Stories about losing rarely reach the front page, but our countercultural faith is different. We believe to live is Christ and to die is gain. Daily news of victories—in sports, in politics—obscures this truth. That’s why we need more stories of gaining through loss. Such stories are bound to continue for the faithful in today’s America.

The Falls Church Anglican has lived through such a story. In 2012, this historic church in Northern Virginia took a stand for their faith and lost everything to the Episcopal Church. After crushing defeats in the courts, the church moved out of the property George Washington had graced centuries before. They walked away from their colonial building and history. They left the soaring sanctuary they built, one that had hosted hundreds (if not thousands) of weddings and baptisms. They left the prayer books, the sound equipment, and the $2.8 million in cash that members had donated to church accounts specifically designated not to go to the Episcopal Church.

Everything exterior about the church had to change—the worship space, the offices, the website, even the name. Now there was the The Falls Church Episcopal at the historic property, and The Falls Church Anglican without a place to call its own.

But the church didn’t fade. They’d simply been pruned of material things. They were ready to grow and thrive as never before, planting new churches and proclaiming the gospel of Jesus Christ. God had long prepared The Falls Church Anglican for this journey.
Comment: Image source. Earlier article

The Christ-numerator churches and the dangers thereof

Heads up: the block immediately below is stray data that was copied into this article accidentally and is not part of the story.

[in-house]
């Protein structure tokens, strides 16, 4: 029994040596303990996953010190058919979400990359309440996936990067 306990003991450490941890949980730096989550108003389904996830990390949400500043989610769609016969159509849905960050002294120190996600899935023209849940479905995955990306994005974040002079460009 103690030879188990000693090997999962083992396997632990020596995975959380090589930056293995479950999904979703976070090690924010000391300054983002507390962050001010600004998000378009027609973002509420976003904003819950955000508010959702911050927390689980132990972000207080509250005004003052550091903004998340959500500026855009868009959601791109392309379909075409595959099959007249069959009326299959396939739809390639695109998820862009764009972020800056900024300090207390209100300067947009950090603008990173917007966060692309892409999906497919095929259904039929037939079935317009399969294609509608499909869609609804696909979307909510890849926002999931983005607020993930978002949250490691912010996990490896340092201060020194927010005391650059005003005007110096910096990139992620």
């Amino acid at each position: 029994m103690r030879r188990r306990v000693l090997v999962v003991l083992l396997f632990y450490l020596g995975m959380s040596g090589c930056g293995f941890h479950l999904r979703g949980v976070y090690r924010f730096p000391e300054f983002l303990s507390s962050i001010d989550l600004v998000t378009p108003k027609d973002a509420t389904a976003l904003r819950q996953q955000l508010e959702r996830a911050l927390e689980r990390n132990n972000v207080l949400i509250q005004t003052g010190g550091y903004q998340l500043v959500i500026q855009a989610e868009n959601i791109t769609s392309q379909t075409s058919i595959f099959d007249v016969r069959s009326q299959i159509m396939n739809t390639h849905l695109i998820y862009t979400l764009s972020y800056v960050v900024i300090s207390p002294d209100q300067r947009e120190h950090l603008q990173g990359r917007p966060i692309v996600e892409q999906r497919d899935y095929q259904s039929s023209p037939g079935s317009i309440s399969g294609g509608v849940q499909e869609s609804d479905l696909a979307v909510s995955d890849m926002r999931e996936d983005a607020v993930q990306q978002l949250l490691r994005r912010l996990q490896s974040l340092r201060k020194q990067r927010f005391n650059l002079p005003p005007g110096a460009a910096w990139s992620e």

How Long Will Your Church Survive Under a Clinton Presidency?


Just how long will it take for the church that you currently attend to either knuckle under to the new way of conducting “church business” or face punishment in Hillary’s America?

That all depends on the type of church you now attend. The way I see it, there are presently two types of Christian churches in our country: a church where Jesus Christ is in the denominator or one where Christ is in the numerator.

As in mathematics, the denominator and the numerator have two very different meanings. The denominator affects every number above the line. For purposes of this demonstration, the numerator can be a lot of different numbers, but the denominator is a constant.

However, if that denominator changes, all the different numbers above the line in the numerator are affected. A Christ-denominator church preaches that Jesus is Lord and what He says through Holy Scripture dictates how you and the church conducts itself privately and in public. Your personal feelings are trumped by Bible doctrines. Cultural fashions may change but what’s written in the Bible doesn’t.

A Christ-denominator church preaches biblical principles in season and out of season – it does not matter which way the cultural wind is blowing.

A Christ-numerator church may also preach that Jesus is Lord. But what’s going on in the world is given full consideration as to how the message of the Bible is delivered. In other words, “the world” is in the denominator.